Powered by WebAds

Tuesday, May 16, 2006

What if Olmert tries to surrender and no one goes along?

There's an article in the JPost regarding expectations of violence to go along with the implementation of Ehud Olmert's convergence consolidation surrender plan. The feeling among the 'security forces' is that since the Gaza surrender and the Amona pogrom, more Israelis have been pushed further to the right and may violently oppose the new surrender plan. Not surprising.

The army is talking about 'preventive detention' (also known as administrative detention) in the runup to the surrender. That means arrest without charges and without trial and they lock you up (or confine you to your home) for months on end. It's not pretty, and yes, it would violate every civil right on the book in the US - but not in Israel. It was widely used after the Rabin assassination against anyone and everyone who had ever expressed opposition to Oslo (literally - there was allegedly someone arrested in a barber shop in early 1996 because when the barber asked who is next in line, he answered "Shimon Peres").

You may recall that last week I called your attention to an article by Caroline Glick that arose out of the Hananel Meged-Dayan situation, in which she argued that the IDF has a vendetta against the National Religious community. Well, here it is: this time in the news section of the JPost:

One critical issue is whether the police will carry out the evacuation on their own or if soldiers will physically evacuate settlers alongside policemen like they did during the disengagement. On Sunday, the IDF Spokesperson's Office rejected a news report in Ma'ariv claiming that senior officers had asked Defense Minister Amir Peretz to excuse the army from participation in the pullout.

Police said they did not believe it was possible to carry out such a large-scale evacuation, which would include tens of thousands of settlers, on their own. The police, a senior source in the Internal Security Ministry said, did not have enough manpower to carry out the pullout without assistance from the IDF, and policymakers would have to take that fact into consideration when planning the pullout.

In the end, a senior defense official predicted Sunday, the government would most probably decide to assign the mission both to the police and the IDF. "No one wants the pullout to drag on," the official said, "and the only way to do it quickly is to for both soldiers and the police to do it together."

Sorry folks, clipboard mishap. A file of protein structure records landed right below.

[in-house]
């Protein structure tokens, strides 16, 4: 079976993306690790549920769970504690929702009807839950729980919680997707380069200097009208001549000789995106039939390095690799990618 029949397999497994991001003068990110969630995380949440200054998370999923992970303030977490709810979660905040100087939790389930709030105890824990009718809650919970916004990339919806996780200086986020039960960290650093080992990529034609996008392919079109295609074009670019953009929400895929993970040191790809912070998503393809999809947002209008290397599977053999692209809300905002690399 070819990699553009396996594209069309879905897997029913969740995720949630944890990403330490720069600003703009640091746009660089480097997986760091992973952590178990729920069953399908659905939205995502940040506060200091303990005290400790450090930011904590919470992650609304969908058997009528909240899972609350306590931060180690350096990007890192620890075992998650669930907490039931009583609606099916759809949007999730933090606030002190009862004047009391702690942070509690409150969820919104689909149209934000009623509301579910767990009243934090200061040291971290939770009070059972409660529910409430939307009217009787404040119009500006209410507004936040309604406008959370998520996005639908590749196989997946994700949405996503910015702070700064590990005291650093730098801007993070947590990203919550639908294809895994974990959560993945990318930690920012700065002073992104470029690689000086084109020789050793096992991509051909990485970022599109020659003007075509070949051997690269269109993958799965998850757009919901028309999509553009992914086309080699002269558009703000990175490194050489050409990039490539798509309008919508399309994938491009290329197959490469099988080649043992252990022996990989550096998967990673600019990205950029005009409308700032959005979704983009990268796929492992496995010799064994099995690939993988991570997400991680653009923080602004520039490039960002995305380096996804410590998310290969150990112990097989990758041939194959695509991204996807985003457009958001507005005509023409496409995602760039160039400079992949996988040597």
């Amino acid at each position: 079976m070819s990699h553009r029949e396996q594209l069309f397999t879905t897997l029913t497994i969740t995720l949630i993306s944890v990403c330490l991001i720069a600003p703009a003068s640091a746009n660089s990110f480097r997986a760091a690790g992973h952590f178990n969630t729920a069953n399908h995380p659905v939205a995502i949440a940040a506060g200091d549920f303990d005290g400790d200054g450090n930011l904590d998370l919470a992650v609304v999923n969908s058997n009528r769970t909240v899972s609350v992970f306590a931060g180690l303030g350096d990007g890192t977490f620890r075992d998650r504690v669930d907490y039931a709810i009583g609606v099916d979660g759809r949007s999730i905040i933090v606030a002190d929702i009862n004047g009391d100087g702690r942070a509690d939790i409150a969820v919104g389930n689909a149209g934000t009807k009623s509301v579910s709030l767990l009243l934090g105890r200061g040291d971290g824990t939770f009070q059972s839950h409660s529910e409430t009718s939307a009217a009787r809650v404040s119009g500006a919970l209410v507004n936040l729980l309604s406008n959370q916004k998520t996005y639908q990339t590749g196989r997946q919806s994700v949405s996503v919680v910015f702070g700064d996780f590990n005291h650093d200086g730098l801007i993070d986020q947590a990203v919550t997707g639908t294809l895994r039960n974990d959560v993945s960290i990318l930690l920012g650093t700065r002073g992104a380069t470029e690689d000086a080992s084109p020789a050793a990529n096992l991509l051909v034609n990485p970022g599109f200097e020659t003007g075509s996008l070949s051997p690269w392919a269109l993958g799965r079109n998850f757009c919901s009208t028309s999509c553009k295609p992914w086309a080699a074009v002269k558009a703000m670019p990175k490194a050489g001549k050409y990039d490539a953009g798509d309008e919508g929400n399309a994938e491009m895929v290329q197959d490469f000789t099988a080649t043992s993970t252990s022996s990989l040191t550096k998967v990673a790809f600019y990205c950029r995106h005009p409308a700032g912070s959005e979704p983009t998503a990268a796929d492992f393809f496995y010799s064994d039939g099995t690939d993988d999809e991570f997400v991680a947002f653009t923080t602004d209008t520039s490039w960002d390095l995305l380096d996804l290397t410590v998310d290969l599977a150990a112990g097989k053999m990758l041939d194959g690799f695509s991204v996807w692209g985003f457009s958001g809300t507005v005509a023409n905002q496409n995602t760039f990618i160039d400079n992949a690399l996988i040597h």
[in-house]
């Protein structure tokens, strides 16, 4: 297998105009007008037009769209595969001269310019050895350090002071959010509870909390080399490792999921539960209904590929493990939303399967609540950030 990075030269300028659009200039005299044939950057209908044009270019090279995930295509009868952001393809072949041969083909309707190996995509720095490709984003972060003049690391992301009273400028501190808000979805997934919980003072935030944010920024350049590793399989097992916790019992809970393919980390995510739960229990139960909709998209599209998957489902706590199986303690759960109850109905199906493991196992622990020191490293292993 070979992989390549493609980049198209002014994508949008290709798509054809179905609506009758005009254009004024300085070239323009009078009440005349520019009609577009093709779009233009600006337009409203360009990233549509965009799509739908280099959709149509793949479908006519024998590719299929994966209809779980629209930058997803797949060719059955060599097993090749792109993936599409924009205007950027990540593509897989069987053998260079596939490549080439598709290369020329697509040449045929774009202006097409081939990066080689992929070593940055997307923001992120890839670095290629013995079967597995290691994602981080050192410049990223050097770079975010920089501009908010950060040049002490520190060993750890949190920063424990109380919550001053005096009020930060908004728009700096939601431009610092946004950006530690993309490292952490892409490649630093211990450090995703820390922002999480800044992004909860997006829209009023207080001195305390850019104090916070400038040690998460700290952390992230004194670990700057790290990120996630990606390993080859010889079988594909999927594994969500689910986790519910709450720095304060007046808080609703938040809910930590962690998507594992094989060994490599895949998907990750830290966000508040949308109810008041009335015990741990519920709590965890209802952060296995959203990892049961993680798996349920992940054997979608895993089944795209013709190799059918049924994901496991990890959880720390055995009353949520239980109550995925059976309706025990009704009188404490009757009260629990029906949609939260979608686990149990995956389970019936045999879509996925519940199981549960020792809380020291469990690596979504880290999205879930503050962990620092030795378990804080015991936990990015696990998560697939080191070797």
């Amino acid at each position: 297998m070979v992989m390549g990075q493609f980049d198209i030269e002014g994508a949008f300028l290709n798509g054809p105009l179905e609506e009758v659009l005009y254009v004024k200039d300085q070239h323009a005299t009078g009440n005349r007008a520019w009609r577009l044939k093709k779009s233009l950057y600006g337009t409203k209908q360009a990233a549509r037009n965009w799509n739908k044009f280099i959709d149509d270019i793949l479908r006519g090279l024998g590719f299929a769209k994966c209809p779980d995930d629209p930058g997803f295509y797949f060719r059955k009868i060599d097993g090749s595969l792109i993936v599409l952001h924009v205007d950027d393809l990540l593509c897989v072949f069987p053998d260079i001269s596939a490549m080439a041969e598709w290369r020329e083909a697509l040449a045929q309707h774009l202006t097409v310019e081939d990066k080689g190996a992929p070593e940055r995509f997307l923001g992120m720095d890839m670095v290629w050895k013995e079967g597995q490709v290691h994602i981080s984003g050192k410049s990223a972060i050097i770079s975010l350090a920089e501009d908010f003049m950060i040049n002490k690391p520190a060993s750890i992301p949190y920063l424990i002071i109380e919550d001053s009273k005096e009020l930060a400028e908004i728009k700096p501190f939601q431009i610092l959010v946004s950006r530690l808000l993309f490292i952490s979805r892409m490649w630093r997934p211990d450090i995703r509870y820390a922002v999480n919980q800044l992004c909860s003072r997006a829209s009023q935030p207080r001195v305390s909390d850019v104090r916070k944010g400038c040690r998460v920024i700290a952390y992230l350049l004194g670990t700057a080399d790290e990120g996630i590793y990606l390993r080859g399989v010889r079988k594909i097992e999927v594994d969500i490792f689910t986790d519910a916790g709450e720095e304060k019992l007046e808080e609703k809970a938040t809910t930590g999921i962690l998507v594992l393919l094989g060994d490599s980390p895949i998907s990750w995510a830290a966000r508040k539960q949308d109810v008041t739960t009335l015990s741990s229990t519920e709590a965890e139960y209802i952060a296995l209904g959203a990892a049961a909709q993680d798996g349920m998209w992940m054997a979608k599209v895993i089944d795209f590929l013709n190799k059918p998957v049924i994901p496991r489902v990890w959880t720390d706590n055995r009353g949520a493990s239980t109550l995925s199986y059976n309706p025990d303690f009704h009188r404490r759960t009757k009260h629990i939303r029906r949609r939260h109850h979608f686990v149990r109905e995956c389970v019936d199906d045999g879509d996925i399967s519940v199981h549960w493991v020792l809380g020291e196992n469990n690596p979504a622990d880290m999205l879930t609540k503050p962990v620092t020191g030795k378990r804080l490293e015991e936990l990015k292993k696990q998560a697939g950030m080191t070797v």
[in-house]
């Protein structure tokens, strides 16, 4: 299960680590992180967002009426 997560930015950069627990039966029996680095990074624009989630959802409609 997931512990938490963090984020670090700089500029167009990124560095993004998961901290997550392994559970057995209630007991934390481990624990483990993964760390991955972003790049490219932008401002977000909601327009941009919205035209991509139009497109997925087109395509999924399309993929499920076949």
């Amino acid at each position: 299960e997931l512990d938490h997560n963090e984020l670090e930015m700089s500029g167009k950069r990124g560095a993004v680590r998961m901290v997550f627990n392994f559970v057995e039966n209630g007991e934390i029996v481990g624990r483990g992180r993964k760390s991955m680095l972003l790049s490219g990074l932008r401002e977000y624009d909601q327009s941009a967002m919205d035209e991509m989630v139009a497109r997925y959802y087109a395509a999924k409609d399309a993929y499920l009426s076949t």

Another source of concern for the army is the growing number of religious soldiers in key command posts throughout the IDF. While disengagement from Gaza passed without large numbers of soldiers refusing orders, senior officers are now concerned that with religious soldier making up 50 percent of the cadets in the Officer's Training Course and with the official settler leadership considering calling on soldiers to refuse military orders - something they didn't do in the run-up to the Gaza pullout - the results could change.

In addition, the army is now vocally calling to remain in Judea and Samaria even if civilians are expelled - which makes you wonder what is the point of Olmert's expulsion plan:

Last week, former IDF chief of General Staff Lt.-Gen. Moshe Ya'alon said that Israel's current leadership was "confused" and was offering "illusions" to the nation in the form of additional land concessions to the Palestinians.

"I do not see any prospect for peace and reconciliation on the Palestinian side," Ya'alon said during a speech he delivered at an event in New York hosted by the Zionist Organization of America. "I needed no sophisticated intelligence to reach this conclusion - I only had to look at their textbooks, posters and so on…Under no circumstances should we surrender to terror. As long as they see our appeasement policy, they will continue."

In his speech, Ya'alon also touched upon the question of whether Israel should retain a military presence in the West Bank following a pullout there under the convergence plan. Senior officers have also recently weighed in on that issue, claiming that unless the evacuation was under a peace agreement, the army would need to stay within "every corner" of the West Bank.

Sounds like a very expensive operation for very little gain - even in the best case scenario.


Post a Comment

<< Home